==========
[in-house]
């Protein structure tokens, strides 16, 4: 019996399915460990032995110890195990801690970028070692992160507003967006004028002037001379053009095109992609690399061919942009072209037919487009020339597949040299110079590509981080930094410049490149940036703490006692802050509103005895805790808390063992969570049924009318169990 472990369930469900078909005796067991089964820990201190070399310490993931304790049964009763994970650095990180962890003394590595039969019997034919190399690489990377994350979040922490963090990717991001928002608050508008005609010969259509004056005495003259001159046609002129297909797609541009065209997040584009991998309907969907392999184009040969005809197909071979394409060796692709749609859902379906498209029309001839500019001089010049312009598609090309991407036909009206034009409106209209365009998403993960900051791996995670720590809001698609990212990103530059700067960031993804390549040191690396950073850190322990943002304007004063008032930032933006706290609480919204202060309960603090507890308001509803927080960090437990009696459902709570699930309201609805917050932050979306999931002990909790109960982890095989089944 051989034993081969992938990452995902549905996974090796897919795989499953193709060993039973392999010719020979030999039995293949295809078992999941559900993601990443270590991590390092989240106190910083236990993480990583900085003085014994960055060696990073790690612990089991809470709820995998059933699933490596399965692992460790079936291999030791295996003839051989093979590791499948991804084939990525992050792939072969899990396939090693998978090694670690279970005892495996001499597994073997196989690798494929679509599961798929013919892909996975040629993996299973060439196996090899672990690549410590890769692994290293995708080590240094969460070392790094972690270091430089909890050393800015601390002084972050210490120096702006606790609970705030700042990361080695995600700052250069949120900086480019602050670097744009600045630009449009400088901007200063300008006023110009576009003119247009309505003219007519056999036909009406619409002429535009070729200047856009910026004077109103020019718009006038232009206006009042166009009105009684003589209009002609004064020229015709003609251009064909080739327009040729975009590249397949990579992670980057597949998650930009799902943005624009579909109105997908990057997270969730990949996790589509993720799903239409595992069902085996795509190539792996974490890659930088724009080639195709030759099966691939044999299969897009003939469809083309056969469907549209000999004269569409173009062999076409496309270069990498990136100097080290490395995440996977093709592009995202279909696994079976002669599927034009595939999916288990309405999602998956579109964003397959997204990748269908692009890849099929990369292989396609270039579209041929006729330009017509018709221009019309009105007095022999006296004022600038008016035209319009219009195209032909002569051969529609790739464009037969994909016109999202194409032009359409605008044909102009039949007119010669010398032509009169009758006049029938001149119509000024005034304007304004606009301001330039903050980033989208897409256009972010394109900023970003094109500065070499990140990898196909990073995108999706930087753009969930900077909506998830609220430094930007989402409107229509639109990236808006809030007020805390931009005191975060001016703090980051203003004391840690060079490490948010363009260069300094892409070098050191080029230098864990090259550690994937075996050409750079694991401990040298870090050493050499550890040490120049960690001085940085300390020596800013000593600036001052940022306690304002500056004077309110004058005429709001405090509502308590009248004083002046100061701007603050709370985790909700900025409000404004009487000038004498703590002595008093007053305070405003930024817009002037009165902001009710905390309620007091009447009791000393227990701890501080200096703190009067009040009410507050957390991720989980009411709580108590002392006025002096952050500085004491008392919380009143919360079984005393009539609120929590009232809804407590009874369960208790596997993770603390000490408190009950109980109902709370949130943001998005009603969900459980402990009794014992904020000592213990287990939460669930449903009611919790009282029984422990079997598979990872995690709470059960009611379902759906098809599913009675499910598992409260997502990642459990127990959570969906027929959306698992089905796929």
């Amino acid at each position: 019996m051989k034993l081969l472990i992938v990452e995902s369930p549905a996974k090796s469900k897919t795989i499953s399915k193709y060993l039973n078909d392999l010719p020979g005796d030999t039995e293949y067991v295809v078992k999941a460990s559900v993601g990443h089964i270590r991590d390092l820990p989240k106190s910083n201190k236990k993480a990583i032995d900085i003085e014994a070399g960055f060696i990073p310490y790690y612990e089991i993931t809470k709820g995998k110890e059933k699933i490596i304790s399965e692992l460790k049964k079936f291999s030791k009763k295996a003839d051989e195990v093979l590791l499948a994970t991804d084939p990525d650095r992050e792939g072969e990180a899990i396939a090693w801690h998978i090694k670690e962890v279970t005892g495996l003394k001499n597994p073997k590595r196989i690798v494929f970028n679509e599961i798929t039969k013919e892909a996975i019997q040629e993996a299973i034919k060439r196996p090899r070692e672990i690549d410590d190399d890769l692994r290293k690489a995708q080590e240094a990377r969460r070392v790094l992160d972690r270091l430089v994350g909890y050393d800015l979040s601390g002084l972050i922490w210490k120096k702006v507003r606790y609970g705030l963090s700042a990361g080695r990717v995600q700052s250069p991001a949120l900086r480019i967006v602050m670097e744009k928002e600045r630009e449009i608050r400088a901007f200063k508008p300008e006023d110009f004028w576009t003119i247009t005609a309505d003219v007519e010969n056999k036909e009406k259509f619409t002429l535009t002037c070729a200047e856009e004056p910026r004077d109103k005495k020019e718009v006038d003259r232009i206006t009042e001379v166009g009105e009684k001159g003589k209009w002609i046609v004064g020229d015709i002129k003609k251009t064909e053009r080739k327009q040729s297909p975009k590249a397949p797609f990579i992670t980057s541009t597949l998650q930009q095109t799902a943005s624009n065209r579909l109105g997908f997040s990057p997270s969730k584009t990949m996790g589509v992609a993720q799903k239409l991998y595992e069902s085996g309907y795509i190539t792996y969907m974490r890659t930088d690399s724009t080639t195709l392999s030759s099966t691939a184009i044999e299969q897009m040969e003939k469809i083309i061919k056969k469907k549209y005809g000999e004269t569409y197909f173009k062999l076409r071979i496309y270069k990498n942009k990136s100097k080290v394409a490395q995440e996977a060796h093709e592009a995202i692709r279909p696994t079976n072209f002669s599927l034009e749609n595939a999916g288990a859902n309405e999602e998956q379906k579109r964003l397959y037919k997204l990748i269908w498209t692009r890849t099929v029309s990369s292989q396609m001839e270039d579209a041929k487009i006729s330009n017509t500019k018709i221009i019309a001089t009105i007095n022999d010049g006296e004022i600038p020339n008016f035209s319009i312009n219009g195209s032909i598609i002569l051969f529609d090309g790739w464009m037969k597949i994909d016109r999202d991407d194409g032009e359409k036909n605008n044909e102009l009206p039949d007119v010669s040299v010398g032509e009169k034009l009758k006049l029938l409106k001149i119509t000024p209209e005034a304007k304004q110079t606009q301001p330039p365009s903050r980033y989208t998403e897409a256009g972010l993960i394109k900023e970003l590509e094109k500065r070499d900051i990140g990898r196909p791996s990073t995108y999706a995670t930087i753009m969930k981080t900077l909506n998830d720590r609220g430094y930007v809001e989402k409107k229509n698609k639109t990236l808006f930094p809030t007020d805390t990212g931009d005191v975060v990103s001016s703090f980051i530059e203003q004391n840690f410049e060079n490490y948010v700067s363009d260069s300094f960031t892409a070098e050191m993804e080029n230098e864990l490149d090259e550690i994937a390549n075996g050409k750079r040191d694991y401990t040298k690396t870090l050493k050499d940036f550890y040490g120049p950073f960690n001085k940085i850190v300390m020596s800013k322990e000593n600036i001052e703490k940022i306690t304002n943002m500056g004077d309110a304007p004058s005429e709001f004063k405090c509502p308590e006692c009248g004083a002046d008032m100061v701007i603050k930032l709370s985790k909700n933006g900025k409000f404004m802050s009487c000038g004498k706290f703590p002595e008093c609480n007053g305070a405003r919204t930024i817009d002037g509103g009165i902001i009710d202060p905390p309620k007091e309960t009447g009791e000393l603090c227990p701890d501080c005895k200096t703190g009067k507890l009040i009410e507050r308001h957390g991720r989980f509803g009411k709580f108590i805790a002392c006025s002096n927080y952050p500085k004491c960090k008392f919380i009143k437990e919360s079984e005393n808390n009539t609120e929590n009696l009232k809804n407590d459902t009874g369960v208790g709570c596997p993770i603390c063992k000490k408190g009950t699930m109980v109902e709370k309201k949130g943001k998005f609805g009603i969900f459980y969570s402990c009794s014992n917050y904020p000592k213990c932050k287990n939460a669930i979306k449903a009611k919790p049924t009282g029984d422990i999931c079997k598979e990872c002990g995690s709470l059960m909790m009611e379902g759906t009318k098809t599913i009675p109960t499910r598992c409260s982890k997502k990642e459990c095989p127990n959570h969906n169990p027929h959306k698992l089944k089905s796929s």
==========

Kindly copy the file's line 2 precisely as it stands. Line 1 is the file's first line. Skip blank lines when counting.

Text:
């Protein structure tokens, strides 16, 4: 019996399915460990032995110890195990801690970028070692992160507003967006004028002037001379053009095109992609690399061919942009072209037919487009020339597949040299110079590509981080930094410049490149940036703490006692802050509103005895805790808390063992969570049924009318169990 472990369930469900078909005796067991089964820990201190070399310490993931304790049964009763994970650095990180962890003394590595039969019997034919190399690489990377994350979040922490963090990717991001928002608050508008005609010969259509004056005495003259001159046609002129297909797609541009065209997040584009991998309907969907392999184009040969005809197909071979394409060796692709749609859902379906498209029309001839500019001089010049312009598609090309991407036909009206034009409106209209365009998403993960900051791996995670720590809001698609990212990103530059700067960031993804390549040191690396950073850190322990943002304007004063008032930032933006706290609480919204202060309960603090507890308001509803927080960090437990009696459902709570699930309201609805917050932050979306999931002990909790109960982890095989089944 051989034993081969992938990452995902549905996974090796897919795989499953193709060993039973392999010719020979030999039995293949295809078992999941559900993601990443270590991590390092989240106190910083236990993480990583900085003085014994960055060696990073790690612990089991809470709820995998059933699933490596399965692992460790079936291999030791295996003839051989093979590791499948991804084939990525992050792939072969899990396939090693998978090694670690279970005892495996001499597994073997196989690798494929679509599961798929013919892909996975040629993996299973060439196996090899672990690549410590890769692994290293995708080590240094969460070392790094972690270091430089909890050393800015601390002084972050210490120096702006606790609970705030700042990361080695995600700052250069949120900086480019602050670097744009600045630009449009400088901007200063300008006023110009576009003119247009309505003219007519056999036909009406619409002429535009070729200047856009910026004077109103020019718009006038232009206006009042166009009105009684003589209009002609004064020229015709003609251009064909080739327009040729975009590249397949990579992670980057597949998650930009799902943005624009579909109105997908990057997270969730990949996790589509993720799903239409595992069902085996795509190539792996974490890659930088724009080639195709030759099966691939044999299969897009003939469809083309056969469907549209000999004269569409173009062999076409496309270069990498990136100097080290490395995440996977093709592009995202279909696994079976002669599927034009595939999916288990309405999602998956579109964003397959997204990748269908692009890849099929990369292989396609270039579209041929006729330009017509018709221009019309009105007095022999006296004022600038008016035209319009219009195209032909002569051969529609790739464009037969994909016109999202194409032009359409605008044909102009039949007119010669010398032509009169009758006049029938001149119509000024005034304007304004606009301001330039903050980033989208897409256009972010394109900023970003094109500065070499990140990898196909990073995108999706930087753009969930900077909506998830609220430094930007989402409107229509639109990236808006809030007020805390931009005191975060001016703090980051203003004391840690060079490490948010363009260069300094892409070098050191080029230098864990090259550690994937075996050409750079694991401990040298870090050493050499550890040490120049960690001085940085300390020596800013000593600036001052940022306690304002500056004077309110004058005429709001405090509502308590009248004083002046100061701007603050709370985790909700900025409000404004009487000038004498703590002595008093007053305070405003930024817009002037009165902001009710905390309620007091009447009791000393227990701890501080200096703190009067009040009410507050957390991720989980009411709580108590002392006025002096952050500085004491008392919380009143919360079984005393009539609120929590009232809804407590009874369960208790596997993770603390000490408190009950109980109902709370949130943001998005009603969900459980402990009794014992904020000592213990287990939460669930449903009611919790009282029984422990079997598979990872995690709470059960009611379902759906098809599913009675499910598992409260997502990642459990127990959570969906027929959306698992089905796929």